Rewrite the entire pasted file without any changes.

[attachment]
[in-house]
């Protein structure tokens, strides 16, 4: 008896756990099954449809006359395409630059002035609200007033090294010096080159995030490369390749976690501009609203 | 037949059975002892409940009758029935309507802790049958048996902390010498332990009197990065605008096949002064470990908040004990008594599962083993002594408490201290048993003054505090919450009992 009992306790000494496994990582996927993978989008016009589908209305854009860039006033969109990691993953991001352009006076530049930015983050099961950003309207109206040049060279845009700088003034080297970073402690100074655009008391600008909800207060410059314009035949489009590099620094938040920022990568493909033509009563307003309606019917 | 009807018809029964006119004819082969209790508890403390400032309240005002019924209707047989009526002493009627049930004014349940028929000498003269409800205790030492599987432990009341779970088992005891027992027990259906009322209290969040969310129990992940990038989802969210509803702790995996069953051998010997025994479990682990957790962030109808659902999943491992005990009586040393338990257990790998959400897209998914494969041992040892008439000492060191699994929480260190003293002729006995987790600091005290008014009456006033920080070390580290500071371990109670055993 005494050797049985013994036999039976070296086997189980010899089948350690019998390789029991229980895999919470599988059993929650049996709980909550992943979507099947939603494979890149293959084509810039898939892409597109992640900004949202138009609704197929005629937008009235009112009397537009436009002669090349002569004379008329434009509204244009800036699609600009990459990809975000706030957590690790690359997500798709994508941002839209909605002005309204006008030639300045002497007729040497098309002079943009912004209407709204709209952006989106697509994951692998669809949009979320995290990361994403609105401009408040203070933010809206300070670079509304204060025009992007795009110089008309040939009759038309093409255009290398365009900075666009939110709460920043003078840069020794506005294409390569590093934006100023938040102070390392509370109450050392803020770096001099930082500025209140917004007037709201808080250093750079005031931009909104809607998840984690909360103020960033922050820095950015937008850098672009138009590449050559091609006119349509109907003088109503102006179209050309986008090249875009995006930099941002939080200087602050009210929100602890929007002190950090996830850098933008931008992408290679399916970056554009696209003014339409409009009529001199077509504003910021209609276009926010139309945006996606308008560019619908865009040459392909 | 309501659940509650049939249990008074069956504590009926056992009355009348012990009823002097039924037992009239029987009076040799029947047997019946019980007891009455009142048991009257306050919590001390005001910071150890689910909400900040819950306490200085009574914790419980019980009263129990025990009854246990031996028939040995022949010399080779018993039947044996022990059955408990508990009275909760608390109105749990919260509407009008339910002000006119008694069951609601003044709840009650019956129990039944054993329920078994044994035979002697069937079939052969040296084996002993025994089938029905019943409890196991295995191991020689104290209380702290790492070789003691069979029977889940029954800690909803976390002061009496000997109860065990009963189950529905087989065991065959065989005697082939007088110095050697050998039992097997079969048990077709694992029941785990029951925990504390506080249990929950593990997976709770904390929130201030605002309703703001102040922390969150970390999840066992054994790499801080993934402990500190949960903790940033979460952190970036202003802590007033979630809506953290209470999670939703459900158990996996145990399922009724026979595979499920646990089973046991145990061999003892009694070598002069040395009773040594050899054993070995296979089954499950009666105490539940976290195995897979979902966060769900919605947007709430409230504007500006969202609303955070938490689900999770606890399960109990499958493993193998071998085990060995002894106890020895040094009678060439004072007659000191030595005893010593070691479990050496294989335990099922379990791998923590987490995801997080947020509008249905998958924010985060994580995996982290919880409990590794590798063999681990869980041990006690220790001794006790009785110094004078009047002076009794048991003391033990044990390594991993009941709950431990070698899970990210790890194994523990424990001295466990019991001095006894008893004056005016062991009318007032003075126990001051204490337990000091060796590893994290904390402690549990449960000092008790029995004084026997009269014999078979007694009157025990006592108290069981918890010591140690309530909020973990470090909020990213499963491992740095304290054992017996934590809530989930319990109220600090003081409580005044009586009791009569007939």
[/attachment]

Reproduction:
[in-house]
């Protein structure tokens, strides 16, 4: 008896756990099954449809006359395409630059002035609200007033090294010096080159995030490369390749976690501009609203 | 037949059975002892409940009758029935309507802790049958048996902390010498332990009197990065605008096949002064470990908040004990008594599962083993002594408490201290048993003054505090919450009992 009992306790000494496994990582996927993978989008016009589908209305854009860039006033969109990691993953991001352009006076530049930015983050099961950003309207109206040049060279845009700088003034080297970073402690100074655009008391600008909800207060410059314009035949489009590099620094938040920022990568493909033509009563307003309606019917 | 009807018809029964006119004819082969209790508890403390400032309240005002019924209707047989009526002493009627049930004014349940028929000498003269409800205790030492599987432990009341779970088992005891027992027990259906009322209290969040969310129990992940990038989802969210509803702790995996069953051998010997025994479990682990957790962030109808659902999943491992005990009586040393338990257990790998959400897209998914494969041992040892008439000492060191699994929480260190003293002729006995987790600091005290008014009456006033920080070390580290500071371990109670055993 005494050797049985013994036999039976070296086997189980010899089948350690019998390789029991229980895999919470599988059993929650049996709980909550992943979507099947939603494979890149293959084509810039898939892409597109992640900004949202138009609704197929005629937008009235009112009397537009436009002669090349002569004379008329434009509204244009800036699609600009990459990809975000706030957590690790690359997500798709994508941002839209909605002005309204006008030639300045002497007729040497098309002079943009912004209407709204709209952006989106697509994951692998669809949009979320995290990361994403609105401009408040203070933010809206300070670079509304204060025009992007795009110089008309040939009759038309093409255009290398365009900075666009939110709460920043003078840069020794506005294409390569590093934006100023938040102070390392509370109450050392803020770096001099930082500025209140917004007037709201808080250093750079005031931009909104809607998840984690909360103020960033922050820095950015937008850098672009138009590449050559091609006119349509109907003088109503102006179209050309986008090249875009995006930099941002939080200087602050009210929100602890929007002190950090996830850098933008931008992408290679399916970056554009696209003014339409409009009529001199077509504003910021209609276009926010139309945006996606308008560019619908865009040459392909 | 309501659940509650049939249990008074069956504590009926056992009355009348012990009823002097039924037992009239029987009076040799029947047997019946019980007891009455009142048991009257306050919590001390005001910071150890689910909400900040819950306490200085009574914790419980019980009263129990025990009854246990031996028939040995022949010399080779018993039947044996022990059955408990508990009275909760608390109105749990919260509407009008339910002000006119008694069951609601003044709840009650019956129990039944054993329920078994044994035979002697069937079939052969040296084996002993025994089938029905019943409890196991295995191991020689104290209380702290790492070789003691069979029977889940029954800690909803976390002061009496000997109860065990009963189950529905087989065991065959065989005697082939007088110095050697050998039992097997079969048990077709694992029941785990029951925990504390506080249990929950593990997976709770904390929130201030605002309703703001102040922390969150970390999840066992054994790499801080993934402990500190949960903790940033979460952190970036202003802590007033979630809506953290209470999670939703459900158990996996145990399922009724026979595979499920646990089973046991145990061999003892009694070598002069040395009773040594050899054993070995296979089954499950009666105490539940976290195995897979979902966060769900919605947007709430409230504007500006969202609303955070938490689900999770606890399960109990499958493993193998071998085990060995002894106890020895040094009678060439004072007659000191030595005893010593070691479990050496294989335990099922379990791998923590987490995801997080947020509008249905998958924010985060994580995996982290919880409990590794590798063999681990869980041990006690220790001794006790009785110094004078009047002076009794048991003391033990044990390594991993009941709950431990070698899970990210790890194994523990424990001295466990019991001095006894008893004056005016062991009318007032003075126990001051204490337990000091060796590893994290904390402690549990449960000092008790029995004084026997009269014999078979007694009157025990006592108290069981918890010591140690309530909020973990470090909020990213499963491992740095304290054992017996934590809530989930319990109220600090003081409580005044009586009791009569007939």